Step 1 – Researching DACL Attacks 

Our first step was to go over the attacks listed in the previously mentioned articles and create a mapping of each operation type and the attributes that are used with each one. TrustedSec’s articles were a useful starting point, as they have already done much of this work for us. For example, if we look at section 5.5 of their first article, they explain that this attack changes the path to a logon script (allowing for remote code execution) by modifying the scriptPath LDAP attribute. We will use this information later to add an LDAP Firewall rule that blocks remote modifications of this attribute. 

For other DACL attack techniques, where clear documentation like this was not available, we needed to research further. This could be done either by reading the source code of the attack tools to find out which attributes are used or by manually running the tool in a lab with LDAP Firewall installed to see what queries were being generated. Let’s look at some examples of analyzing these attacks. 

Reading the Source Code - GPO Abuse 

A GPO Abuse attack allows for remote code execution by creating an immediate scheduled task that runs on remote hosts instantly. WithSecure Labs has a blog post that includes some details on how the SharpGPOAbuse tool works, but in this case, it was easier to follow the source code of the Python implementation of the tool (pyGPOAbuse). Here we can see the two attributes that are being modified (gPCUserExtensionNames and gPCMachineExtensionNames), which we can add to our list of Modify attributes to block. 

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LDAP attributes used in GPO Abuse attacks (pyGPOAbuse source code) 

LDAP Firewall Auditing  

For this stage, it is also useful to put the LDAP Firewall in full audit mode on a lab DC. This allows us to run the attacks in a lab environment and check the LDAPFW Event Logs to see what the queries look like. To achieve this, the following configuration can be used:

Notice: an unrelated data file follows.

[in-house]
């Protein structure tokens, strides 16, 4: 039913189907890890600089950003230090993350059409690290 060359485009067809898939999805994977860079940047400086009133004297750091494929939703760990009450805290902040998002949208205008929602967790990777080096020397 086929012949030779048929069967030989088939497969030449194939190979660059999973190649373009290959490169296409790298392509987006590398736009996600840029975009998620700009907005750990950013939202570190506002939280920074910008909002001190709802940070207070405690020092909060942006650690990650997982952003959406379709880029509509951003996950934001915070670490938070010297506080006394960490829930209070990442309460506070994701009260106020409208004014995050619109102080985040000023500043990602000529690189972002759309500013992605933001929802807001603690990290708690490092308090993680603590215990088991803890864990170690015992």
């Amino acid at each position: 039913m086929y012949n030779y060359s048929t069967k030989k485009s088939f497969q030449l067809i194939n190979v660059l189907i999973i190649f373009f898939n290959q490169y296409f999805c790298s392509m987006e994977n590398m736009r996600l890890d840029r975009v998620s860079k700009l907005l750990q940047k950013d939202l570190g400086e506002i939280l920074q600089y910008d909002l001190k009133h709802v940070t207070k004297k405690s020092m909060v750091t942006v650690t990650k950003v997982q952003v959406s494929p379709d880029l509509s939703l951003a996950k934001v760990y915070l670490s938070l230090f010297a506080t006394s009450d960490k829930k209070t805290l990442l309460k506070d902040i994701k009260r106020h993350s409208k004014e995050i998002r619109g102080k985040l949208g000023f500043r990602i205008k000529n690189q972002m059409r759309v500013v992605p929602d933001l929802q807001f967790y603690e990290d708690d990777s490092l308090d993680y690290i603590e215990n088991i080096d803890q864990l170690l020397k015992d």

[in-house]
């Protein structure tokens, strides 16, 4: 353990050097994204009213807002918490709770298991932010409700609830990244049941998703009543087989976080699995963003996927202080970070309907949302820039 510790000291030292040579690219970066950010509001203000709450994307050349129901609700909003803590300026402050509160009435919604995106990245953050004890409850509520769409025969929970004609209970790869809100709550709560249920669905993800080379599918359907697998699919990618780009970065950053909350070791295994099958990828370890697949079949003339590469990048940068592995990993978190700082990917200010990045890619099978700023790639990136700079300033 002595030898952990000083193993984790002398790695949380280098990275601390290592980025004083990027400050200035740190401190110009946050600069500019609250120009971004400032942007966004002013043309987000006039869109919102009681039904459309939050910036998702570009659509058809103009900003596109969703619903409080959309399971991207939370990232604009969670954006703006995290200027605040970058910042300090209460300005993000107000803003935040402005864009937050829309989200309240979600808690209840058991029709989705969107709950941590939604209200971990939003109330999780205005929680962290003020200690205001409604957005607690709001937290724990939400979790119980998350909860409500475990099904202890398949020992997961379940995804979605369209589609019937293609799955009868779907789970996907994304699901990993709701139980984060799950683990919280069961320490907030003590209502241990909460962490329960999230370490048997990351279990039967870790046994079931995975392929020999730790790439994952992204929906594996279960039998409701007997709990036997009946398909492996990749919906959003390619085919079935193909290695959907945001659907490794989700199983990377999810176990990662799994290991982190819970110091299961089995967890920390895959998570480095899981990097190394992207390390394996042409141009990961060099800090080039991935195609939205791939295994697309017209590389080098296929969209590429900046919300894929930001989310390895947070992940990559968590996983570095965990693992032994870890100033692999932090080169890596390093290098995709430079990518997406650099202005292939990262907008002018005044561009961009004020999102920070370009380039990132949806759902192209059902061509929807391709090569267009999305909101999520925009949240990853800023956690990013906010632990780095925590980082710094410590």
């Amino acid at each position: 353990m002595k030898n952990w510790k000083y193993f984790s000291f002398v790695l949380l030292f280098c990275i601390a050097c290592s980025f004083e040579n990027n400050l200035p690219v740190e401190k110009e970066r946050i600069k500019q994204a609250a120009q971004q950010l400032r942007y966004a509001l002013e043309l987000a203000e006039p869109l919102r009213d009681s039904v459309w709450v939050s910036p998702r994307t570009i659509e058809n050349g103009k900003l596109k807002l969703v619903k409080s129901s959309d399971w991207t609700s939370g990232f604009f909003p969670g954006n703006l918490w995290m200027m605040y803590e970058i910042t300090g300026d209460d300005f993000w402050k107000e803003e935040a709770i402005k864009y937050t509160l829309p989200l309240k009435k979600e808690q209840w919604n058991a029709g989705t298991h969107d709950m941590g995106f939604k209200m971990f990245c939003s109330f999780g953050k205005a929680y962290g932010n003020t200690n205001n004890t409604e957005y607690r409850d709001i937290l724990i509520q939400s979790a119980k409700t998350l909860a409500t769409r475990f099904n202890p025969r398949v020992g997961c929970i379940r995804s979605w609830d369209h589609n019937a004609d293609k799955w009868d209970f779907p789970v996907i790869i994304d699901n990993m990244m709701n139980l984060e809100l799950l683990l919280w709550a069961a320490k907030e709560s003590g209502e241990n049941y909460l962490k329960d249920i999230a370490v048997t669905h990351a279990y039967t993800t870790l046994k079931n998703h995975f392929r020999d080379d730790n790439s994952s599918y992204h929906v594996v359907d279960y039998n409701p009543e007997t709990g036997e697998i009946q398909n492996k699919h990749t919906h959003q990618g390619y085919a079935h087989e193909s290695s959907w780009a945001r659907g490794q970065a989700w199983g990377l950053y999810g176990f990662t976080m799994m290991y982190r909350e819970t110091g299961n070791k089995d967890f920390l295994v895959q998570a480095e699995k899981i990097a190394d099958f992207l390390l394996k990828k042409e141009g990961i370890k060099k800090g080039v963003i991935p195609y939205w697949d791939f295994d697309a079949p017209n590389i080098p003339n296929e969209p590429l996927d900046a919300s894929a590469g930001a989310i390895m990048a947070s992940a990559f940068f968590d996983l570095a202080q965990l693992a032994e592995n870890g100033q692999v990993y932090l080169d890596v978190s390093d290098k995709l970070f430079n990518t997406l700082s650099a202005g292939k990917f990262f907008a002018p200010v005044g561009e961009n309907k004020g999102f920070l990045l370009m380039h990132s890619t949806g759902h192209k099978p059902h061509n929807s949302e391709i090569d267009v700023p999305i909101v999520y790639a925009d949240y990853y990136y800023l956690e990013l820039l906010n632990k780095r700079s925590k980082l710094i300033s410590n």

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Note: the \$ placeholder in the first rule should be changed to your DC computer account. For example, if your domain is myOrg, and the DC hostname is myDC, the placeholder should be changed to myOrg\myDC$

As this configuration might generate a lot of events (especially search requests), it is only recommended for use in a lab environment. The first rule ignores local queries, as they are common and are less relevant to our purpose, and the second rule allows and audits all other operations.  

Once we have this configuration running on our test DC, we can run some attacks and view the queries being generated in our Event Log. In this case, we used Powermad’s Set-MachineAccountAttribute to change the machine’s msDS-AllowedToDelegateTo attribute. 

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Going to the Event Logs in our lab DC, we can see that running this command generated a Modify operation, with the DN set to our target host (pc01) and the entry list containing our specified value (dc01$) for the attribute. 

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Step 2 – Auditing Suspicious Operations 

Now that we have our mapping of LDAP operations and sensitive attributes, we can create an LDAP Firewall configuration that audits all LDAP requests we suspect to be DACL-based attacks. This configuration can be used in production environments to see if any of the LDAP operations we intend to block are used legitimately in our environment.  

Here is the example config on our Git repository.